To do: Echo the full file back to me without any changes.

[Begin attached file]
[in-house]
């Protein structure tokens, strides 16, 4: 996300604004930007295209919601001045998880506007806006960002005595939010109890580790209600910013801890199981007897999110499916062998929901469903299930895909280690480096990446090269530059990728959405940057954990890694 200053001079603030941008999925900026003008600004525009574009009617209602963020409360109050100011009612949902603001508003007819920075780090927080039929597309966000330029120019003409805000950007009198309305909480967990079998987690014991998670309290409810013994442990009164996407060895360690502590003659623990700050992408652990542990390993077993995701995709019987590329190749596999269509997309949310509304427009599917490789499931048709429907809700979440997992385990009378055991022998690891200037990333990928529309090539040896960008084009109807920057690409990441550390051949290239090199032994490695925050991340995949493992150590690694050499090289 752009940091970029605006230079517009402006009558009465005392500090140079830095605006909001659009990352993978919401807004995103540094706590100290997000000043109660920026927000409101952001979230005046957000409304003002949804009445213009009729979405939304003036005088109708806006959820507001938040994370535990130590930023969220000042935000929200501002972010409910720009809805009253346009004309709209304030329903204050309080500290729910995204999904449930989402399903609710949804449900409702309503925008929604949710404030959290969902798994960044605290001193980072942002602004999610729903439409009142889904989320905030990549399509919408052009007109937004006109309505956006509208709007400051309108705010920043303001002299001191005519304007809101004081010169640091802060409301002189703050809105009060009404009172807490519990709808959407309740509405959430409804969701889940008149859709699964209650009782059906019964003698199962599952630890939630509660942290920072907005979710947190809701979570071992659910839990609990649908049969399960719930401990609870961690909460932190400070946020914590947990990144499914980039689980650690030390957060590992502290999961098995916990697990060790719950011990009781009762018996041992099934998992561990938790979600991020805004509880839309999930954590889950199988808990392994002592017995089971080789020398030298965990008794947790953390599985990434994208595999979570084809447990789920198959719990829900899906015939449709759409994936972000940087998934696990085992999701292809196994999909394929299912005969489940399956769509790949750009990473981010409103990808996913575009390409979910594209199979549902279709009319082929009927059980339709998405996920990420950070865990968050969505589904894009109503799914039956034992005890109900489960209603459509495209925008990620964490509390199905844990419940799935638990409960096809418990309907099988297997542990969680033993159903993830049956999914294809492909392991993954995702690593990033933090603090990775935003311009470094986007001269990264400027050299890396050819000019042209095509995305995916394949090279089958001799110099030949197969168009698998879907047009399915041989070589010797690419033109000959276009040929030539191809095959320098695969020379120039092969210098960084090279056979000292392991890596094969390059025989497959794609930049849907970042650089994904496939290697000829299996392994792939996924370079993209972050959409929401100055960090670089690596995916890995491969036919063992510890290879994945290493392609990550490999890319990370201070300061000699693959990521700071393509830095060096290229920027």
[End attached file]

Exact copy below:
[in-house]
């Protein structure tokens, strides 16, 4: 996300604004930007295209919601001045998880506007806006960002005595939010109890580790209600910013801890199981007897999110499916062998929901469903299930895909280690480096990446090269530059990728959405940057954990890694 200053001079603030941008999925900026003008600004525009574009009617209602963020409360109050100011009612949902603001508003007819920075780090927080039929597309966000330029120019003409805000950007009198309305909480967990079998987690014991998670309290409810013994442990009164996407060895360690502590003659623990700050992408652990542990390993077993995701995709019987590329190749596999269509997309949310509304427009599917490789499931048709429907809700979440997992385990009378055991022998690891200037990333990928529309090539040896960008084009109807920057690409990441550390051949290239090199032994490695925050991340995949493992150590690694050499090289 752009940091970029605006230079517009402006009558009465005392500090140079830095605006909001659009990352993978919401807004995103540094706590100290997000000043109660920026927000409101952001979230005046957000409304003002949804009445213009009729979405939304003036005088109708806006959820507001938040994370535990130590930023969220000042935000929200501002972010409910720009809805009253346009004309709209304030329903204050309080500290729910995204999904449930989402399903609710949804449900409702309503925008929604949710404030959290969902798994960044605290001193980072942002602004999610729903439409009142889904989320905030990549399509919408052009007109937004006109309505956006509208709007400051309108705010920043303001002299001191005519304007809101004081010169640091802060409301002189703050809105009060009404009172807490519990709808959407309740509405959430409804969701889940008149859709699964209650009782059906019964003698199962599952630890939630509660942290920072907005979710947190809701979570071992659910839990609990649908049969399960719930401990609870961690909460932190400070946020914590947990990144499914980039689980650690030390957060590992502290999961098995916990697990060790719950011990009781009762018996041992099934998992561990938790979600991020805004509880839309999930954590889950199988808990392994002592017995089971080789020398030298965990008794947790953390599985990434994208595999979570084809447990789920198959719990829900899906015939449709759409994936972000940087998934696990085992999701292809196994999909394929299912005969489940399956769509790949750009990473981010409103990808996913575009390409979910594209199979549902279709009319082929009927059980339709998405996920990420950070865990968050969505589904894009109503799914039956034992005890109900489960209603459509495209925008990620964490509390199905844990419940799935638990409960096809418990309907099988297997542990969680033993159903993830049956999914294809492909392991993954995702690593990033933090603090990775935003311009470094986007001269990264400027050299890396050819000019042209095509995305995916394949090279089958001799110099030949197969168009698998879907047009399915041989070589010797690419033109000959276009040929030539191809095959320098695969020379120039092969210098960084090279056979000292392991890596094969390059025989497959794609930049849907970042650089994904496939290697000829299996392994792939996924370079993209972050959409929401100055960090670089690596995916890995491969036919063992510890290879994945290493392609990550490999890319990370201070300061000699693959990521700071393509830095060096290229920027």